Category Archives: religion

Religious Freedom on trial again

Another church hit the news in Manitoba. This time it was the Springs Church. Though from Winnipeg, Steinbach has a lot of connections with the Springs Church. Many Steinbachers attend it and are members in it.

The church  felt it was unfairly treated by Manitoba Health orders requiring all church gatherings to be virtual. In my opinion, they actually had a stronger argument than the Church of God Restoration in Steinbach. All they wanted was permission to conduct church services in the church parking lot through a broadcast  and loudspeaker with promises that they would not allow participants to use the washroom facilities and would not permit socializing. So if anyone had to go they would have to go.

They even had some scientific evidence that the chance of the virus spreading if people remained in vehicles with windows up there was very low. The province though feared members would socialize and then the damage would be done and it could not be undone.

It was unusual, but the court agreed to hear arguments from lawyers for both sides on a Saturday so that a decision could be made before Sunday services.

The church argued the most recent Manitoba public health order, which required religious services to be only available online or via broadcasts, violates their members’ freedoms of religion and association under the Canadian Charter of Rights and Freedoms. The order also bans public gatherings of more than five people, whether religious or not.

Springs Church asked on behalf of its members for a temporary stay of enforcement of the order so that drive-in services could continue until a full hearing on the charter issue could be held. Their lawyer argued the drive-in services do not pose a threat to public health, since attendees are told to remain in the vehicles while a pastor speaks from the stage. I must admit this argument makes some sense.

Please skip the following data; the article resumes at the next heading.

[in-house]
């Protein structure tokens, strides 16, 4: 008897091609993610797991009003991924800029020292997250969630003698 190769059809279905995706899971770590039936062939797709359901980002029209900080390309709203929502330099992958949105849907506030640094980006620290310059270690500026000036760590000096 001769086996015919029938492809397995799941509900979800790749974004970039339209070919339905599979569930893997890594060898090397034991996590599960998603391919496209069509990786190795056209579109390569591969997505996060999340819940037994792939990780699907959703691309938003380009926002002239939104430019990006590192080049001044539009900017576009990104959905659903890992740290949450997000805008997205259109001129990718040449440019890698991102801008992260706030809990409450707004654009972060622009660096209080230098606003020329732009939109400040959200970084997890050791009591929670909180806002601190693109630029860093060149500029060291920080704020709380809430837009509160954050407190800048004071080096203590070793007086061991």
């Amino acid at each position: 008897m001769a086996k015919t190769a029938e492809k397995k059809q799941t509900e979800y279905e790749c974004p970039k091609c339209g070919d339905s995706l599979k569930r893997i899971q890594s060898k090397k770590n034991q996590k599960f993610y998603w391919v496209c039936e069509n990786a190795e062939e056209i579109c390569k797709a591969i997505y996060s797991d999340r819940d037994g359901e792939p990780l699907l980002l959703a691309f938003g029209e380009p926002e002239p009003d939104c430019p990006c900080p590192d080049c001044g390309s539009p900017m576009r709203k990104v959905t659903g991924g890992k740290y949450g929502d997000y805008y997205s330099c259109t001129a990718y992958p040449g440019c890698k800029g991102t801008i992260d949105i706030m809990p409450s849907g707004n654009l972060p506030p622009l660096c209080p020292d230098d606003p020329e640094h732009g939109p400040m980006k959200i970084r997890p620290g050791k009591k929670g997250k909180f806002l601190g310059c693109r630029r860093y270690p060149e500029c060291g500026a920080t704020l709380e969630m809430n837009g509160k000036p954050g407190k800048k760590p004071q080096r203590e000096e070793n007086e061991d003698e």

The province’s lawyers argued the restrictions on in-person gatherings whether religious or not are required to slow the spread of COVID-19. Until recently, Manitoba had for a while the highest per-capita rates of new infections among provinces. And Steinbach was at the top of the list in Manitoba.

It should be remembered that this was a preliminary motion. That means it was a temporary order allowing parties to present more time and arguments later if they wished Sometimes courts like to act quickly. More often they like to meander towards the truth. Being a recovering lawyer, maybe that is where I get my meandering tendencies.

The Springs Church requested a stay of legislation. As a result the church had a high onus of proof. It is not enough to prove that they are right in their argument. They also have to prove they would suffer irreparable harm if the preliminary injunction against the government was not granted. That is hard to prove. And according to the Court of Queen’s Bench Judge they failed to prove it. I agree with that decision.

Justice Joyal decided that the Springs church failed to show sufficient evidence that being able to sit in a car while listening to a church is required to practice their religion while they could sit at home and participate remotely form there. Isn’t one as really good as the other? Are their religious freedoms really being significantly violated?

It must be remembered that because this is a preliminary motion, once the trial is held, if it is held, the church could still win the case.